Dose rate. Dogs and cats: 10–15 mg/kg q24h or divided and given q12h. It is recommended that ursodeoxycholic acid be administered for 3–4 months after which the patient should be reassessed for improvement in biochemical markers of hepatocellular pathology. If there has been improvement, treatment is continued, but if there has been no improvement or progression, either treatment should be terminated or additional therapies such as glucocorticoids or colchicine added.
Adverse effects. Ursodeoxycholic acid appears to be well tolerated by dogs and cats; vomiting and diarrhoea are reported rarely. There is some concern in human patients that taurine depletion may be potentiated by chronic treatment with ursodeoxycholic acid. This may be important in cats that are obligate taurine conjugators. This potential for taurine depletion may be exacerbated in some cats with hepatobiliary disease that have increased urinary excretion of taurine-conjugated bile acids. Dogs are less likely to become taurine depleted by this mechanism as they can shift to glycine conjugation. Ursodeoxycholic acid should not be used in patients with extra-hepatic biliary obstruction, biliary fistulas, cholecystitis or pancreatitis.
Clinical applications. Colchicine is used in the management of gout in humans providing acute relief of symptoms as well as prophylaxis. In veterinary medicine, it has been used in the management of amyloidosis and chronic hepatic fibrosis. Controlled clinical trials are lacking but there has been anecdotal evidence from a few case studies that colchicine may improve liver function and slow the progression of hepatic fibrosis.
Mechanism of action. Collagen secretion from lipocytes requires microtubles, the assembly of which is inhibited by colchicines, thereby interfering with the transcellular movement of collagen. The drug increases collegenase activity and therefore may promote degradation of existing collagen. It has anti-inflammatory effects by inhibiting leukocyte migration—this may suppress fibrogenesis. It may also have a direct hepatoprotective effect by stabilising hepatocyte membranes.
Dose rate. Doses in dogs have been extrapolated from the human literature. Its use in the cat has not been reported. Colchicine is marketed in combination with probenicid in some countries—this combination should be avoided as probenecid can cause nausea, vomiting, and lethargy. Dose: 0.025–0.03 mg/kg/day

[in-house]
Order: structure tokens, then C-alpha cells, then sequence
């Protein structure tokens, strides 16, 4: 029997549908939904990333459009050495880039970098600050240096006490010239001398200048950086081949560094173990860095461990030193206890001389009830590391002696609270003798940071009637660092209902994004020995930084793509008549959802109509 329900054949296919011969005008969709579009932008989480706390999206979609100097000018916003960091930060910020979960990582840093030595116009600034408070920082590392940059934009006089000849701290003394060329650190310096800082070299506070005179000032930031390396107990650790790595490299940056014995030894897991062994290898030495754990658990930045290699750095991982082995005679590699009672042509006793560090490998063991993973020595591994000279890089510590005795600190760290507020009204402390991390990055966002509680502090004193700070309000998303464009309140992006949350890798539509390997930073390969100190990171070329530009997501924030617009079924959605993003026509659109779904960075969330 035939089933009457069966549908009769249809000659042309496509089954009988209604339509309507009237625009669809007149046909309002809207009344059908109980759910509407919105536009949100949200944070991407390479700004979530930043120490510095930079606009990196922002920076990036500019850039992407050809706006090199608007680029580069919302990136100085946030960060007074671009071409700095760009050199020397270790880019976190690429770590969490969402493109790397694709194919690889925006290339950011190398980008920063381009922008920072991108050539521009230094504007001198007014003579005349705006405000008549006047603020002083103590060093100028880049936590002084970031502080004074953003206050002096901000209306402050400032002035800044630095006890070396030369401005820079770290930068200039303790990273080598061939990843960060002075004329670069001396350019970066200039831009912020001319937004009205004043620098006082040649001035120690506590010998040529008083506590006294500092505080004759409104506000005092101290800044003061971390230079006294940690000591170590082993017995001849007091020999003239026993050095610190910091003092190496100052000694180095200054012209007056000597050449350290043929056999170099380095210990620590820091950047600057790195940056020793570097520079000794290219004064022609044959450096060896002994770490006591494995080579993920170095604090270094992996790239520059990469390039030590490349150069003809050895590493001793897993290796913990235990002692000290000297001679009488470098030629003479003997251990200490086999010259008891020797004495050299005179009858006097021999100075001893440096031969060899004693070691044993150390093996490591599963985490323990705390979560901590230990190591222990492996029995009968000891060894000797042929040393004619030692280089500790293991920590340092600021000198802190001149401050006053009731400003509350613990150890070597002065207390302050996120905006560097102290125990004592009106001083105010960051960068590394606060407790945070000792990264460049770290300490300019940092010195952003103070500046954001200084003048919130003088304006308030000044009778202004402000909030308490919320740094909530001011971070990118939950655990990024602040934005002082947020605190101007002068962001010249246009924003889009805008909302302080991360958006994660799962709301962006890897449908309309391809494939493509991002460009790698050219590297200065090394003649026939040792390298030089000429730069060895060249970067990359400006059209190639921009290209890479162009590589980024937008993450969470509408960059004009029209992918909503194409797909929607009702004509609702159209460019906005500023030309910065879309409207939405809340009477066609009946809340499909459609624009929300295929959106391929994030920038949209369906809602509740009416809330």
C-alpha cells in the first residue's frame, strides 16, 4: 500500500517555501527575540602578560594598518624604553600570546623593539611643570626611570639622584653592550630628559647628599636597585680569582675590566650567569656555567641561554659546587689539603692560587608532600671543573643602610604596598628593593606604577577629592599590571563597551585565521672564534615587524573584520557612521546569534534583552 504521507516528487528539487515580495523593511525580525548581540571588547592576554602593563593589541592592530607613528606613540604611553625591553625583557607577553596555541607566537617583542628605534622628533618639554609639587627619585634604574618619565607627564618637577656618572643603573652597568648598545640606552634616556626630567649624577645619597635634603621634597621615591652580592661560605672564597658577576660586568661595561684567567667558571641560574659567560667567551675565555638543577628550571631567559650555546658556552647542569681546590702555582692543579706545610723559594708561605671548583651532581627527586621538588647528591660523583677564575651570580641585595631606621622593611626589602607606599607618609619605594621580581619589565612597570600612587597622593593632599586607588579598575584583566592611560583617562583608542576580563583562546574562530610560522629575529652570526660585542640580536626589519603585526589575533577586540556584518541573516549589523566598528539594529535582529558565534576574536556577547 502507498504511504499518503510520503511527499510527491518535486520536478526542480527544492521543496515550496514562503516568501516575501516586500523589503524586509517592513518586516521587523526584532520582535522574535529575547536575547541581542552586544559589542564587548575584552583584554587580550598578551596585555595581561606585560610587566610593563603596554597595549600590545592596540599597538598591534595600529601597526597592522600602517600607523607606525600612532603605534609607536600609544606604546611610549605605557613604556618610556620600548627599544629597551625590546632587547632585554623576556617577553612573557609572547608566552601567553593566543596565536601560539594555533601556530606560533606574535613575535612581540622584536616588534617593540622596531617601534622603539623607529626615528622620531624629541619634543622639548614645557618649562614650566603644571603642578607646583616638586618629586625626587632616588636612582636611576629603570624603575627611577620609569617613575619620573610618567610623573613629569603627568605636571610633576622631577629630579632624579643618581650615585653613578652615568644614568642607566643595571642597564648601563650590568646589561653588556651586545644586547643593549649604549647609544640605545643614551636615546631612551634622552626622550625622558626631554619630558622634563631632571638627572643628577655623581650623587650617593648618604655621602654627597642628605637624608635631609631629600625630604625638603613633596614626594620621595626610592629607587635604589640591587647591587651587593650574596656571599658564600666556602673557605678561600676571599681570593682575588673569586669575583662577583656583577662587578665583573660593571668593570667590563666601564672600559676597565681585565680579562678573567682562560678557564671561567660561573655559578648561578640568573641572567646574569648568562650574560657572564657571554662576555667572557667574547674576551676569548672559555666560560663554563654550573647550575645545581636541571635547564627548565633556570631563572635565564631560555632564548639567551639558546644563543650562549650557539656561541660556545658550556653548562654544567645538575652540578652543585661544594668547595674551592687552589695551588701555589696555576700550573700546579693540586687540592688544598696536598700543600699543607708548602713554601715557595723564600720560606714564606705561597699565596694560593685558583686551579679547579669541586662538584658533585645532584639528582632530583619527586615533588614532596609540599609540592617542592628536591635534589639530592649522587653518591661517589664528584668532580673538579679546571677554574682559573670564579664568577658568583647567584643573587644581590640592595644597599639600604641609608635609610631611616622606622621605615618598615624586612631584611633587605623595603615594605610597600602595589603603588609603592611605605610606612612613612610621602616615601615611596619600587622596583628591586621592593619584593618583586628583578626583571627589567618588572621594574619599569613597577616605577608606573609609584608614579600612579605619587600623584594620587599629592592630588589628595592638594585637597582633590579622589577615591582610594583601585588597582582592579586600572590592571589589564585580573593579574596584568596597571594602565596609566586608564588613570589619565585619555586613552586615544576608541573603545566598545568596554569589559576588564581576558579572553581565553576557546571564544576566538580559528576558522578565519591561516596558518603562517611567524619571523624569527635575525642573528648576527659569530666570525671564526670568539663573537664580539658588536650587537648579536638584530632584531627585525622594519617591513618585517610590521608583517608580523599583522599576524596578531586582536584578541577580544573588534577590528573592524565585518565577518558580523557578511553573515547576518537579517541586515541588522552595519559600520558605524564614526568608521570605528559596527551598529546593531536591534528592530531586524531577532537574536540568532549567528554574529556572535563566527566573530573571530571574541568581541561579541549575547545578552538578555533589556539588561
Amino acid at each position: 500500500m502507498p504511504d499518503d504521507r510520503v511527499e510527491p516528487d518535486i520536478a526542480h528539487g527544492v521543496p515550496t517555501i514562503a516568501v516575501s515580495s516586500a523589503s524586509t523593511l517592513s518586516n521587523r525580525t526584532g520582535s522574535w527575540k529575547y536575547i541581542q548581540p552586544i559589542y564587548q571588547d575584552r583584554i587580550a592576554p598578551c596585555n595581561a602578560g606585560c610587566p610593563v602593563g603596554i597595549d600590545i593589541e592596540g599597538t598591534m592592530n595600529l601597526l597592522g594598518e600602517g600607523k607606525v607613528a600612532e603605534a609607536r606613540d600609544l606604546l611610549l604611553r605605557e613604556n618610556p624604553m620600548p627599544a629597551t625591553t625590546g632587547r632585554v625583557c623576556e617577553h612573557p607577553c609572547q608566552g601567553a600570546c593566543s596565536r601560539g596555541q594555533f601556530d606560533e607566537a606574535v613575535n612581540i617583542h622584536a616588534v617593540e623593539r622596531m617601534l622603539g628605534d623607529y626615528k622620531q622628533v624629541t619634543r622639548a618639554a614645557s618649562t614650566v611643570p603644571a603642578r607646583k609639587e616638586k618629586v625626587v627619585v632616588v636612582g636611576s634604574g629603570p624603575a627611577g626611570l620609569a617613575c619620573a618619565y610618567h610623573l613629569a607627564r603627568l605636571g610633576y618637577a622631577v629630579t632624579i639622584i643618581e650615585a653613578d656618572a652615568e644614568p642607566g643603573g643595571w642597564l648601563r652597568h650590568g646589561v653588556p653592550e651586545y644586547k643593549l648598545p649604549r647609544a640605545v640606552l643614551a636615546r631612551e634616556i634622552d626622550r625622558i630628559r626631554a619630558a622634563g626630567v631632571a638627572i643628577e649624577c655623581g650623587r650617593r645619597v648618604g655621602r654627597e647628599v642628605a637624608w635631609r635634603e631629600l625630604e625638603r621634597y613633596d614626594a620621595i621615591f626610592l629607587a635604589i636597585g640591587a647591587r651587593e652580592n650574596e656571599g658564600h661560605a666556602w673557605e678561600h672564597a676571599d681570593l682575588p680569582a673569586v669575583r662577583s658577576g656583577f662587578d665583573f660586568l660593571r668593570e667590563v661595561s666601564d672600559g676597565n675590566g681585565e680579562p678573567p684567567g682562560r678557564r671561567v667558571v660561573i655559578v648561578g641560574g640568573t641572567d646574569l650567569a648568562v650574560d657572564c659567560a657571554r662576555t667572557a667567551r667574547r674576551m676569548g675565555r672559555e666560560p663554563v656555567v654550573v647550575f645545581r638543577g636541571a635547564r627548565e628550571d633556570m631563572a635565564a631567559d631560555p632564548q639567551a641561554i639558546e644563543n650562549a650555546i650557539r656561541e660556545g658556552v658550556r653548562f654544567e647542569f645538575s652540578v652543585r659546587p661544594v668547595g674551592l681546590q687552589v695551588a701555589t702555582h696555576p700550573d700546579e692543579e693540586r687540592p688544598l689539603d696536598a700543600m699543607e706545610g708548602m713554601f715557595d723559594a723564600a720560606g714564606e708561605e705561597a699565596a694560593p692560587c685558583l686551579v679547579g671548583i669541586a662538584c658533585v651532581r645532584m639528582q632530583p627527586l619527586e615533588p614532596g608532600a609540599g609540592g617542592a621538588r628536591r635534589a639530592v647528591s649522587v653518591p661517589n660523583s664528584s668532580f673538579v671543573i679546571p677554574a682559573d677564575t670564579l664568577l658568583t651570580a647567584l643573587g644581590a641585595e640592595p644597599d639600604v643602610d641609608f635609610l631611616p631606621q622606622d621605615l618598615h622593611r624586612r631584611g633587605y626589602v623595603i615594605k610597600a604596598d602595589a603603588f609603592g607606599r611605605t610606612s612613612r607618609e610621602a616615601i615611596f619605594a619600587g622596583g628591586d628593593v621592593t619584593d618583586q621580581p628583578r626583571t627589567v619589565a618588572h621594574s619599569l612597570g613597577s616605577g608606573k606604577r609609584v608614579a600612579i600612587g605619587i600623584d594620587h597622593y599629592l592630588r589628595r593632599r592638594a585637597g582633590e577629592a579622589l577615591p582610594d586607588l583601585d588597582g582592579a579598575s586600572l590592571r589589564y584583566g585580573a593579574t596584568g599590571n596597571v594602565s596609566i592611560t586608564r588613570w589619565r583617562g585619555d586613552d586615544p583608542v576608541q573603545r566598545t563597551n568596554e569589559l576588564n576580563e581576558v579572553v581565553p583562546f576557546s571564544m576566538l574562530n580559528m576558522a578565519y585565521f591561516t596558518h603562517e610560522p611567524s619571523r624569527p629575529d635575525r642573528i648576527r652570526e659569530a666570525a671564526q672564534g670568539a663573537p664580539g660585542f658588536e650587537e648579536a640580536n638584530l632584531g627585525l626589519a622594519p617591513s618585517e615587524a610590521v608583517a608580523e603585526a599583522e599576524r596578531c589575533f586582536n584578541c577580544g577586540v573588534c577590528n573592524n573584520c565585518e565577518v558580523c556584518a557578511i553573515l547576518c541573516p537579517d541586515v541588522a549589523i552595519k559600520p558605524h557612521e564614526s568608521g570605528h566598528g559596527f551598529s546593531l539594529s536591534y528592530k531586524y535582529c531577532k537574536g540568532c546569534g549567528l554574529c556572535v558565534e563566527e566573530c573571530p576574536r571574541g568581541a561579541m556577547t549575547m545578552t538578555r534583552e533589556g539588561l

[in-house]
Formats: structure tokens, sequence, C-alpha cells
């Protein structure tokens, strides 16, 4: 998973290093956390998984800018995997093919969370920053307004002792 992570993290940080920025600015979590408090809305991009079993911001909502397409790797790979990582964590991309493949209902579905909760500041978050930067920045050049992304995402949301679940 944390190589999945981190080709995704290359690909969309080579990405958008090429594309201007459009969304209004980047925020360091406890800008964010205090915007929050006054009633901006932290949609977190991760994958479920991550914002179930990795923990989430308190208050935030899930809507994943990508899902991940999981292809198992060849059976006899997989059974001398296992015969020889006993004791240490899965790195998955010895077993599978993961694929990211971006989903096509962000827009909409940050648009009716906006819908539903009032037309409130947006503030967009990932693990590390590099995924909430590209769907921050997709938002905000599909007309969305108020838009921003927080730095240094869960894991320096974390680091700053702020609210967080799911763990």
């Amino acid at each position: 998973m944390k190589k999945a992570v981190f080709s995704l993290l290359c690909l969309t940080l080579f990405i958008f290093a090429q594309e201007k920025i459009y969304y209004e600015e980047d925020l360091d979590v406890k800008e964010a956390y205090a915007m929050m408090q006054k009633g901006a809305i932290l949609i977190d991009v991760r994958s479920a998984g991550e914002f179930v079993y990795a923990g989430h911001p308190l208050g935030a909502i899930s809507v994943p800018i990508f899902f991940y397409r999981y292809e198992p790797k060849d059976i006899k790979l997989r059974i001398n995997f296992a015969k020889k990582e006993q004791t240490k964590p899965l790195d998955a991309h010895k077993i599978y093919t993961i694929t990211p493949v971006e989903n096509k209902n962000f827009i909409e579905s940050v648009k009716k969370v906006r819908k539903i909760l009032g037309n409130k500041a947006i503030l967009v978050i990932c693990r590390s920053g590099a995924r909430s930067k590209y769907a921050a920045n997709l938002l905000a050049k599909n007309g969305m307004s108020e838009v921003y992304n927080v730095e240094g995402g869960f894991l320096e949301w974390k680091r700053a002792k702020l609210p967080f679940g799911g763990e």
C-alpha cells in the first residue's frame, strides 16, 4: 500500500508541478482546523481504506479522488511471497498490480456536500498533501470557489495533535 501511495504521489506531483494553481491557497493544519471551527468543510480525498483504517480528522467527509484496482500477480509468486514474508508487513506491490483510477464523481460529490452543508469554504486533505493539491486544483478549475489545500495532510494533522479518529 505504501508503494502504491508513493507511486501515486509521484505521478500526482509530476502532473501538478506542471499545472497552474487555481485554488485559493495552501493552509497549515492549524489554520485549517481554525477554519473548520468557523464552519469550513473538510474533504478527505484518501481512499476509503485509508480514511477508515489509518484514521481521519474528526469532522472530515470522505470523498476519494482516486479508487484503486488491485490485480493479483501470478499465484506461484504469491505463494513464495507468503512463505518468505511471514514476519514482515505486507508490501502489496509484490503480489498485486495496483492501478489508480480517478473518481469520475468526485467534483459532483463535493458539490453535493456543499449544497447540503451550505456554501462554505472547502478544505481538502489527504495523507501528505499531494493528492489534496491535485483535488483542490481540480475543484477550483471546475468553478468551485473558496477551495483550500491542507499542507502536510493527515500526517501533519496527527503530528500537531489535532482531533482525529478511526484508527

Adverse effects. Because of the limited veterinary experience with colchicine, little is known about its potential toxicity in dogs and cats.
In humans, the therapeutic window for colchicine is quite narrow with toxic effects occurring after only small overdoses.
Nausea, vomiting and diarrhoea have been reported in dogs.
Bone marrow suppression has occurred in humans after prolonged use.
Myopathy and peripheral neuropathy has been reported rarely in humans
Severe local irritation occurs if the drug is inadvertently administered perivascularly. Thrombophlebitis has also been reported.
Colchicine is contraindicated in patients with serious renal, GI or cardiac disease and should be used with caution in patients with less severe disease of these organs.
Colchicine is teratogenic in mice and hamsters; therefore, it should not be used in pregnant patients unless the benefits outweigh the risks.
Colchicine may decrease spermatogenesis.
Safety to nursing neonates is unknown, as it is not known whether it is excreted in milk.
NSAIDs, especially phenylbutazone increase the risk of thrombocytopenia, leukopenia or bone marrow suppression when used concurrently with colchicine
Many antineoplastic and other potentially marrow-suppressing drugs may cause additive myelosuppression when used concurrently with colchicine.
Penicillamine is a degradation product of penicillin but has no antimicrobial activity. It was first isolated in 1953 from the urine of a patient with liver disease who was receiving penicillin
Clinical applications. Penicillamine is a monothiol chelating agent which is used in veterinary medicine in the treatment of copper-storage hepatopathy (e.g., Bedlington Terriers), lead toxicity, and cystine urolithiasis. It has also been used in the management of rheumatoid arthritis in humans.
Mechanism of action. Penicillamine chelates several metals including copper, lead, iron, and mercury, forming stable water soluble complexes that are renally excreted. It also combines chemically with cystine to form a stable, soluble, readily excreted complex. Although it usually takes months to years for hepatic copper levels to decrease, clinical improvement is often seen in Bedlington Terriers after only a few weeks suggesting the drug has other beneficial effects other than copper depletion. Penicillamine induces hepatic metallothionein, which may bind and sequester copper in a nontoxic form. It may also have antifibrotic effects as it inhibits lysyl oxidase, an enzyme necessary for collagen synthesis and directly binds to collagen fibrils, preventing cross-linking into stable collagen fibres. However, its efficacy as an antifibrotic agent in humans is doubtful and it has not been evaluated in veterinary medicine. Penicillamine may have immunomodulatory effects and has been demonstrated to reduce IgM rheumatoid factor in humans with rheumatoid arthritis. However, its mechanism of action in this disease remains uncertain.
Dosage and formulations. For management of copper-associated hepatopathy, a dose of 10–15 mg/kg q12h PO is given on an empty stomach. However, if GIT adverse effects are experienced, these may be reduced if it is given with food, although absorption may be reduced. Alternatively, reduce dose and gradually build up to full dose.
GIT adverse effects are common resulting in nausea and vomiting. Smaller doses on a more frequent basis may alleviate adverse effects. Alternatively, the drug can be given with food although this will reduce absorption.
Other adverse effects observed infrequently or rarely include:
Skin hypersensitivity reactions.
Leukopenia, aplastic anaemia and agranulocytosis have been reported in humans